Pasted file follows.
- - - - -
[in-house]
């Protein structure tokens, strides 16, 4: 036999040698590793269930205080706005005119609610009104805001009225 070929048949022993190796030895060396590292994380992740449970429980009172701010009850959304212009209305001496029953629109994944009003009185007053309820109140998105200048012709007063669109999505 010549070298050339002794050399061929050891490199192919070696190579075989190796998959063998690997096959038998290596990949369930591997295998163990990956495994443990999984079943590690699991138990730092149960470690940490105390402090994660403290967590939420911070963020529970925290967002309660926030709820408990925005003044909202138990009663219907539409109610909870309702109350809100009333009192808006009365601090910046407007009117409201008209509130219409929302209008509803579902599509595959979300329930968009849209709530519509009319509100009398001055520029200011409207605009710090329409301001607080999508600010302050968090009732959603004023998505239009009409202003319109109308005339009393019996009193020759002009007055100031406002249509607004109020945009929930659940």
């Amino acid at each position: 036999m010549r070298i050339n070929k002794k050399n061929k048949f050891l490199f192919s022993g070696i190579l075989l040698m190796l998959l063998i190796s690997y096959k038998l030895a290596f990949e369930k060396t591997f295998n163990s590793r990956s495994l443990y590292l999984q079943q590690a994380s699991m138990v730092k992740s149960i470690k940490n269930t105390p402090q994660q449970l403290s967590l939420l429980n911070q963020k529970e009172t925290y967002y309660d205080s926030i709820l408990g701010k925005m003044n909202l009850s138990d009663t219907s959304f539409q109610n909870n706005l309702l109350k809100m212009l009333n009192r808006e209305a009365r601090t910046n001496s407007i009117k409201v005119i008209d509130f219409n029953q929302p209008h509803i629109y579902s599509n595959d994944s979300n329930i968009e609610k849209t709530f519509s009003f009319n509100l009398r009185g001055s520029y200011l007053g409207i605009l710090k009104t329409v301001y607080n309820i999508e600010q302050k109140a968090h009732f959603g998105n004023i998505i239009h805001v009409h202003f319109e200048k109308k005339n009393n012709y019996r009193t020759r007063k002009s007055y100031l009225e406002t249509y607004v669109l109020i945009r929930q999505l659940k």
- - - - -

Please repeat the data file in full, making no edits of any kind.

[in-house]
């Protein structure tokens, strides 16, 4: 036999040698590793269930205080706005005119609610009104805001009225 070929048949022993190796030895060396590292994380992740449970429980009172701010009850959304212009209305001496029953629109994944009003009185007053309820109140998105200048012709007063669109999505 010549070298050339002794050399061929050891490199192919070696190579075989190796998959063998690997096959038998290596990949369930591997295998163990990956495994443990999984079943590690699991138990730092149960470690940490105390402090994660403290967590939420911070963020529970925290967002309660926030709820408990925005003044909202138990009663219907539409109610909870309702109350809100009333009192808006009365601090910046407007009117409201008209509130219409929302209008509803579902599509595959979300329930968009849209709530519509009319509100009398001055520029200011409207605009710090329409301001607080999508600010302050968090009732959603004023998505239009009409202003319109109308005339009393019996009193020759002009007055100031406002249509607004109020945009929930659940």
């Amino acid at each position: 036999m010549r070298i050339n070929k002794k050399n061929k048949f050891l490199f192919s022993g070696i190579l075989l040698m190796l998959l063998i190796s690997y096959k038998l030895a290596f990949e369930k060396t591997f295998n163990s590793r990956s495994l443990y590292l999984q079943q590690a994380s699991m138990v730092k992740s149960i470690k940490n269930t105390p402090q994660q449970l403290s967590l939420l429980n911070q963020k529970e009172t925290y967002y309660d205080s926030i709820l408990g701010k925005m003044n909202l009850s138990d009663t219907s959304f539409q109610n909870n706005l309702l109350k809100m212009l009333n009192r808006e209305a009365r601090t910046n001496s407007i009117k409201v005119i008209d509130f219409n029953q929302p209008h509803i629109y579902s599509n595959d994944s979300n329930i968009e609610k849209t709530f519509s009003f009319n509100l009398r009185g001055s520029y200011l007053g409207i605009l710090k009104t329409v301001y607080n309820i999508e600010q302050k109140a968090h009732f959603g998105n004023i998505i239009h805001v009409h202003f319109e200048k109308k005339n009393n012709y019996r009193t020759r007063k002009s007055y100031l009225e406002t249509y607004v669109l109020i945009r929930q999505l659940k």